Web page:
Read a book in 3 minutes

A while ago I had a little project that I called 5000 words. It was a small publication where 5 people would submit summaries of books in less than 1000 words each. It never really got off the ground like I wanted it to for reasons I am sure you don't care about.

Anyway, I thought I would submit my own summary here. This is 555 words and takes less than 3 minutes to read.

In case you are interested.

P.S. this submission is also the best way to learn from a book.

Title – How Children Succeed: Grit, Curiosity and the Hidden Power of Character

Author – Paul Tough Genre – Nonfiction, Education, Social Sciences, Children's Studies, Policy, Leadership and Decision Making

Target audience – Those who feel there is more to education than just learning facts

You should (or should not) read this book if: You should read this book because it explores what "non-cognitive" skills are needed in order to succeed in life. Additionally, there are a few experiments that are rather interesting to reflect upon that show that the human being is born into fixed character traits but that character is much more malleable - even beyond the first years of life - which affirms the Wesleyan tradition of sanctification.

Plot/Overview/Abstract: If the only point to go to school is to get an education on the things that you need to know for your job, then those who hold GED's should have the same level of life success as those who obtain a traditional high school diploma. But the fact of the matter is individuals with GED's may be able to pass the same test as high school graduates, but the evidence points to those with high school diplomas have higher wages and longer and happier lives than those with GEDs. Education on all levels and areas is thought of the transmission of knowledge, which it is. However, it is also more than that. Tough, points out that success in life is not your cognitive abilities, but in your "non-cognitive" abilities (a term coined by the work of James Heckman) through the development executive function in the brain. The conversation of what are the non-cognitive skills that are needed in life vary for different groups highlighted in the book, however there are several that overlap - self control (delay gratification), conscientiousness (being thorough), grit (passionate commitment to a single mission), and resourcefulness (finding outside resources to solve problems). If education, of any sort, were to take seriously the development of the non-cognitive then we could not only could we move toward closing the achievement gap of rich and poor students, but we also would be able to talk about education reform beyond the political debates.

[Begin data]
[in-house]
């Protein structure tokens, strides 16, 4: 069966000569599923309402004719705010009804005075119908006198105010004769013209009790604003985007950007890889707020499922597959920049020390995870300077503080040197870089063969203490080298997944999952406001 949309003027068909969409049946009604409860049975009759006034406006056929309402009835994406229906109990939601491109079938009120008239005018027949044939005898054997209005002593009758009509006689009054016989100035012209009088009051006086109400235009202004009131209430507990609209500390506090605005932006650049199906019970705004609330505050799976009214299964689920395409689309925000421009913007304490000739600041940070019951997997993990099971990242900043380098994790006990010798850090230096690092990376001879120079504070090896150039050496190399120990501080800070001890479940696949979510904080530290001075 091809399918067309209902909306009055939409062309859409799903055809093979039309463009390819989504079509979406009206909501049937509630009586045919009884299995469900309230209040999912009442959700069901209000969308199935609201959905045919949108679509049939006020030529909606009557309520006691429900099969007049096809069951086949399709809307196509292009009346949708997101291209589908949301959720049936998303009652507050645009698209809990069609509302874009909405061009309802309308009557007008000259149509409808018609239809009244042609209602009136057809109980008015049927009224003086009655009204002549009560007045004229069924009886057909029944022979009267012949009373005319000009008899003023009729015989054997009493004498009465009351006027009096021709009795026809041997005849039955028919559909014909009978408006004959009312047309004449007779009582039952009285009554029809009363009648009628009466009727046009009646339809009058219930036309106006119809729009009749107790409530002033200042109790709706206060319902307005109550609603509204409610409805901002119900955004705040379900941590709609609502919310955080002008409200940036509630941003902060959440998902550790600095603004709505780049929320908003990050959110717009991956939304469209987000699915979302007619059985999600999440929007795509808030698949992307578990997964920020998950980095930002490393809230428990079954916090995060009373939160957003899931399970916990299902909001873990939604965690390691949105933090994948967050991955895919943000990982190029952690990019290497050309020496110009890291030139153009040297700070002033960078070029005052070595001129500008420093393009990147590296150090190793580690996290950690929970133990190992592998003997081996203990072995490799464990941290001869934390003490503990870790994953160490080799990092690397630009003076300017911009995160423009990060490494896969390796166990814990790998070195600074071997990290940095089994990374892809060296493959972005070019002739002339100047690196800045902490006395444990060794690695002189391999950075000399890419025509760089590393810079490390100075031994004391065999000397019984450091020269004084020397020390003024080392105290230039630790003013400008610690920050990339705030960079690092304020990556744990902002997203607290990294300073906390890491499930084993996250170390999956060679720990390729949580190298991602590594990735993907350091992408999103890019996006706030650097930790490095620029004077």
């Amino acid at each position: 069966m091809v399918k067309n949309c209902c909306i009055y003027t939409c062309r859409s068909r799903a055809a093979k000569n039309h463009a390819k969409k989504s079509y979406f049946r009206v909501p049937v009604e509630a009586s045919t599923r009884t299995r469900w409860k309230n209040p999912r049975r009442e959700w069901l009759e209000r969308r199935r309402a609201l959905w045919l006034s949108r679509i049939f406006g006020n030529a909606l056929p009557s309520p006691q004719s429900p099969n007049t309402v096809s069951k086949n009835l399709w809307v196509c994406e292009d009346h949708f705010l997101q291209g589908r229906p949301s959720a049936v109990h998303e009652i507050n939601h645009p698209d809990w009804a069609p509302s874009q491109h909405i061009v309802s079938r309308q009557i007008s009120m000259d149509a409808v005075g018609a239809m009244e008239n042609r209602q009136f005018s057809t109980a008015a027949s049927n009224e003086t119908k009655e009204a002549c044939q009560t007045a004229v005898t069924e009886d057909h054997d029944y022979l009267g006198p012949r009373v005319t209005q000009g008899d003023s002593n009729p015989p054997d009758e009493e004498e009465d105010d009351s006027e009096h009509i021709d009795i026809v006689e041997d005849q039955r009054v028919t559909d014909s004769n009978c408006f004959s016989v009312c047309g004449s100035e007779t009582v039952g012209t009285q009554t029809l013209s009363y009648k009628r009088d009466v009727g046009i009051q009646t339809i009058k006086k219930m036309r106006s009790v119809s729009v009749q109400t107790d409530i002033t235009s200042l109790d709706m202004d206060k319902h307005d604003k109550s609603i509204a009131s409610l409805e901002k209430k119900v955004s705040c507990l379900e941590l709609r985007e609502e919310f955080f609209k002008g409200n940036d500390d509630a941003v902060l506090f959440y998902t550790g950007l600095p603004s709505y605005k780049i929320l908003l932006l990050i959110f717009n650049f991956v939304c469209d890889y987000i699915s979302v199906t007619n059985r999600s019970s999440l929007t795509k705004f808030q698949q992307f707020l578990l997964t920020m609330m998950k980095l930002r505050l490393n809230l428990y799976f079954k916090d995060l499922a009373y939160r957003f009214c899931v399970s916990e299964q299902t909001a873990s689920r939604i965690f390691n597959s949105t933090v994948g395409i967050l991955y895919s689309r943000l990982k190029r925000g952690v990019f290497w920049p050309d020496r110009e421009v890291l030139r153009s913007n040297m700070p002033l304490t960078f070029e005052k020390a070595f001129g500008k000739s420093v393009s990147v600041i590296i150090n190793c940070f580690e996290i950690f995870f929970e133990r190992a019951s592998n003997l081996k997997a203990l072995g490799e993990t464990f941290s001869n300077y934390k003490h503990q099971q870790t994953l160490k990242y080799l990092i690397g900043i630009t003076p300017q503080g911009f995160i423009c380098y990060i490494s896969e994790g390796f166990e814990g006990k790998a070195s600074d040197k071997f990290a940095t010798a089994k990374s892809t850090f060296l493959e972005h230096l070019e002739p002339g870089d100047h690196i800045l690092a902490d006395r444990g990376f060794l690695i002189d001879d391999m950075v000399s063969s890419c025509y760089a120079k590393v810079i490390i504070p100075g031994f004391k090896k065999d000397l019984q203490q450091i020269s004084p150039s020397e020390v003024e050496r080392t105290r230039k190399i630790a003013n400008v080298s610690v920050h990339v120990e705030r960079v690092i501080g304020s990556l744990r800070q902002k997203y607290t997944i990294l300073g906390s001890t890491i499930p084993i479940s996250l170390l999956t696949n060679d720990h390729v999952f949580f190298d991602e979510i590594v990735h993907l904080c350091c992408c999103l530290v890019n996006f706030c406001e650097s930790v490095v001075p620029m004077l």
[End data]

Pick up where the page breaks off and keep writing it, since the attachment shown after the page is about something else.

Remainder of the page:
Something I learned or challenged me: Tough says the science has something to say to liberal and conservative approaches to education reform. Where liberals may tend to want to develop antipoverty tools and government assistance to elevate test scores, perhaps we ought to be looking at building what conservatives call "character" in students. However, where conservatives might think that the character strengths that matter to success one is either born with or without, the science shows that the tools to success in life are indeed tools that can be taught to anyone. How I integrated this book to my ministry/church/theology/Faith: The science behind the malleability of the brain reinforces the Wesleyan understanding that human beings are able to move on toward being made perfect in love. Humans are not made our of concrete, preordained and unchangeable  but rather made more of clay that is flexible and mold-able.

If you like this you might like:

The Signal and the Noise: Why So Many Predictions Fail-but Some Don't - Nate Silver

Thinking, Fast and Slow - Daniel Kahneman

The Power of Habit: Why We Do What We Do in Life and Business - Charles Duhigg